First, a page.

Posts Tagged ‘Verizon’

Verizon Finally Offers Gigabit FiOS Speeds –

Tuesday, April 25th, 2017

This is sort of an odd way to roll out a new service. Apparently, new customers are offered a lower price for gigabit service than existing customers.

After years of ignoring the gigabit speeds of other providers, Verizon has finally buckled and begun offering gigabit connections. Users in our Verizon FiOS forum point out that the launch isn’t technically new; Verizon has quietly and simply renamed the company’s 750 Mbps “Instant Internet” tier — launched last January.


The Future of Yahoo’s Web Properties

Tuesday, January 10th, 2017

The demise of Yahoo has been a long time coming, but it’s still kind of a shock to see a one-time major website like Yahoo at the end of its rope.

If there are not any last minute changes, the last days of the once-mighty Yahoo company have begun. Verizon offered $4.8 billion for the Yahoo brand name, core patents, and the bulk of the company’s Internet properties, and Yahoo accepted the offer last year. The only major properties not included in the deal is the stake in Yahoo Japan, and the stake in Chinese company Alibaba.


FCC’s Baker Wonders Why Neutrality Plan isn’t Public

Friday, December 10th, 2010

This seems to be a troubling trend lately …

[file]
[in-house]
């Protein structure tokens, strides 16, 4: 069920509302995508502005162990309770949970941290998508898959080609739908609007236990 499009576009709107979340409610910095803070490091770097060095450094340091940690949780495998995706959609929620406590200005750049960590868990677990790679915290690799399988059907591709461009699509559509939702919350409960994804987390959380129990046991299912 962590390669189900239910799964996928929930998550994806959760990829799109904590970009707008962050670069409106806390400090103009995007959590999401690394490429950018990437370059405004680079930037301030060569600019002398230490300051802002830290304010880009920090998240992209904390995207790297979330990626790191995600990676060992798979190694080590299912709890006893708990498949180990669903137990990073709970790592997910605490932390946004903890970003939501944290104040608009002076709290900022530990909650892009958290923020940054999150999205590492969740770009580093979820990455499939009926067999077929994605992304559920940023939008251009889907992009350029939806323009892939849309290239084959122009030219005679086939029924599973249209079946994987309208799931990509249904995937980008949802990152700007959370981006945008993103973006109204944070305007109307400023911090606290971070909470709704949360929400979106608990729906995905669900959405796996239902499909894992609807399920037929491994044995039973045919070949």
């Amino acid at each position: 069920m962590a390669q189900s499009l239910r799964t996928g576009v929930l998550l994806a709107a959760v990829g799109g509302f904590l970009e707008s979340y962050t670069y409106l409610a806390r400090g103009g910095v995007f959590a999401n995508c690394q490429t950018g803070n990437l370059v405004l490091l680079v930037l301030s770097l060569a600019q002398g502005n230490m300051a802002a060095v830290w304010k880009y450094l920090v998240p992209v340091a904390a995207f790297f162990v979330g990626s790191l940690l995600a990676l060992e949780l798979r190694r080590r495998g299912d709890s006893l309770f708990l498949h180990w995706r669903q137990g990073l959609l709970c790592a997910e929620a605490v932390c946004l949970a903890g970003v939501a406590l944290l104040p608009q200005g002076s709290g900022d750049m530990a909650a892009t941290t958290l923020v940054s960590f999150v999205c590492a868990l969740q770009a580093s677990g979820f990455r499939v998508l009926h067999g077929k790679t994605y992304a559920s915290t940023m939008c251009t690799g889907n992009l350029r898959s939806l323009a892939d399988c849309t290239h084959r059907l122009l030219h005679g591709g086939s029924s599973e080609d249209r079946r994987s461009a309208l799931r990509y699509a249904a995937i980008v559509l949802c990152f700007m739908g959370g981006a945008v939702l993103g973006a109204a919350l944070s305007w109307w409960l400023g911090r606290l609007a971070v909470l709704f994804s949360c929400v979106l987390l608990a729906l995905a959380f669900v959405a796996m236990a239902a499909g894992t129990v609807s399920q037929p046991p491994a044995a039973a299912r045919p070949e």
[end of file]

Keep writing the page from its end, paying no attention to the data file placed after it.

The FCC vote on their new neutrality rules is coming December 21, and nobody (other than we assume the wealthiest stakeholders) know what the rules contain, outside of a general understanding that they echo previous, paper thin proposals by Henry Waxman, Verizon and Google — making a point to exclude wireless. Yesterday we noted how there have been unheeded calls for the rules to be leaked. At least one FCC Commissioner agrees, Meredith Attwell Baker urging the FCC to at least unveil the rules for a brief public comment period, something that would make sense given all the FCC’s talk about transparency:


More Closed Door Neutrality Deals Struck – Without Pesky Public Input Into the Process

Wednesday, September 1st, 2010

Congress needs to get itself in gear and do what we pay them to do, instead of just sitting around and letting corporations write the laws that are supposed to govern their own behavior.

We’ve already seen how the Goorizon deal is little more than an empty shell, solely designed to keep tougher consumer protections away from wireless networks, while leaving plenty of loopholes open for anti-competitive behavior over wired networks. Now a group of companies including Microsoft, the NCTA, Verizon, AT&T and Skype have “reached an agreement” on network neutrality behind closed doors, with no public, government, or objective expert input. As Mike Masnick at Techdirt notes, such a deal is a blend of hubris and pointlessness:


Net neutrality – what does it mean?

Wednesday, August 11th, 2010

This answers a lot of questions … and raises a lot of worries!

If you think net neutrality sounds boring, think again. While the debate has been bubbling along for years, it is a concept that could mean the end of open, free and equal internet of today that we take for granted.